Not much to see here...in August, the Idaho Insurance Dept. posted their preliminary 2020 average rate changes for the individual & small group markets; they averaged 7.0% and 4.0% increases respectively. Today they've posted the final/approved rates, and the indy numbers have been whittled down ever so slightly:
But that's not all! In addition to the actual 2018 MLR rebates, I've gone one step further and have taken an early crack at trying to figure out what 2019 MLR rebates might end up looking like next year (for the Individual Market only). In order to do this, I had to make several very large assumptions:
The Department of Insurance received preliminary 2020 health plan information from insurance carriers on June 1 and began reviewing the proposed plan documents and rates for compliance with Idaho and federal regulations. The Department of Insurance does not have the authority to set or establish insurance rates, but it does have the authority to deem rate increases submitted by insurance companies as reasonable or unreasonable. After the review and negotiation process, the carriers submit their final rate 2020 increase information. The public is invited to provide comments on the rate changes. Please send any comments to Idaho Department of Insurance.
Your Health Idaho, the only red state standalone ACA exchange in operation since Kentucky's kynect exchange was shuttered a few years back, doesn't post updates very often, but when they do there's usually a few noteworthy items. Back in March they held a semi-annual board meeting which included a few items:
8. OPEN ENROLLMENT 2019 UPDATE
Mr. Kelly said YHI’s effectuations as of the end of January are just over 101,000 and prelim February results at 98,700. There were significant enrollment shifts between the carriers specifically with SelectHealth gaining membership due to a low-price position. Modest growth continues for the dental carriers overall with significant growth for Delta Dental. Strong seasonality is seen in effectuation trends in January and February. And as expected, the average premium is just under $500 which was anticipated with the rate increase of about 5 percent.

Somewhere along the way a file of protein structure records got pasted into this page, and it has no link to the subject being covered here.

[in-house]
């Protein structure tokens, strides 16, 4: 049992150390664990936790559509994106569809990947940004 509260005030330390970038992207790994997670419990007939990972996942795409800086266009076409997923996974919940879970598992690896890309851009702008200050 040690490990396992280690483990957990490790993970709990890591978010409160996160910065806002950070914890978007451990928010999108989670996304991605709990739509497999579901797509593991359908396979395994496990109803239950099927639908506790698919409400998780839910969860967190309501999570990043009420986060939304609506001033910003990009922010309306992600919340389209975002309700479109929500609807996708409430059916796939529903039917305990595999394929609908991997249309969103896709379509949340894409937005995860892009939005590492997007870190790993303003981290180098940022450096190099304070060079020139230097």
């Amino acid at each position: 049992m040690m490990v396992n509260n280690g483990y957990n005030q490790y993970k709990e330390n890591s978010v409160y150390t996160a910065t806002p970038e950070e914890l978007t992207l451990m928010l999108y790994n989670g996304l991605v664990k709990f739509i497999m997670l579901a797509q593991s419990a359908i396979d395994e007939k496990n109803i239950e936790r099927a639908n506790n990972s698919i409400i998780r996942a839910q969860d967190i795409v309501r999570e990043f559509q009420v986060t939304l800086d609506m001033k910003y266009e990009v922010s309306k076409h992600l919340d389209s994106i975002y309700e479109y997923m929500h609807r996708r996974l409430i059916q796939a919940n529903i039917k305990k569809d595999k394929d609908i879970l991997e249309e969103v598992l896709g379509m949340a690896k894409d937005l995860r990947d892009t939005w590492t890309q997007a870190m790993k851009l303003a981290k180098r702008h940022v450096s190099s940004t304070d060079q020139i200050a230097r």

The [Idaho] Senate Health and Welfare Committee voted 7-2 to hold in committee a House bill that would create a work requirement for Medicaid expansion beneficiaries — after lawmakers found out during the hearing that a federal judge had just struck down Medicaid work requirements in Kentucky and Arkansas.
Meanwhile, a Senate bill that would create a voluntary job training requirement for Medicaid expansion beneficiaries is still in that chamber’s amending order and could come up soon. The Medicaid budget for 2019-2020 is still being held in the full House. And Gov. Brad Little has said he won’t let lawmakers adjourn for the year until Medicaid expansion and funding is resolved.
CMS gives thumbs-up to Medicaid work requirements in Ohio
The Centers for Medicare & Medicaid Services has approved a waiver request for work requirements in Ohio’s Medicaid program.
...CMS rolled out guidance on these waivers in January 2018, and since then eight states, including Ohio, have had requests approved. Several additional states have submitted waivers that the agency has yet to weigh in on.
...Arkansas is the only state where such work requirements have formally been launched, and in the last several months of 2018, more than 18,000 people lost Medicaid coverage as a result of the work requirement. The Kaiser Family Foundation estimated that most of these losses were a result of the administrative requirements associated with reporting work hours.
In Utah and Idaho, G.O.P. Looks to Curb Medicaid Expansions That Voters Approved
The voters of Utah and Idaho, two deeply Republican states, defied the will of their political leaders in November and voted to expand Medicaid under the Affordable Care Act. Now those leaders are striking back, moving to roll back the expansions — with encouragement, they say, from the Trump administration.
Utah’s ballot measure, approved with support from 53 percent of voters, would expand Medicaid to cover people with incomes up to 138 percent of the poverty level — up to about $16,750 a year for an individual — and pay the state’s share with a small increase of the sales tax. Under the ballot initiative, 150,000 people are expected to gain coverage, starting April 1.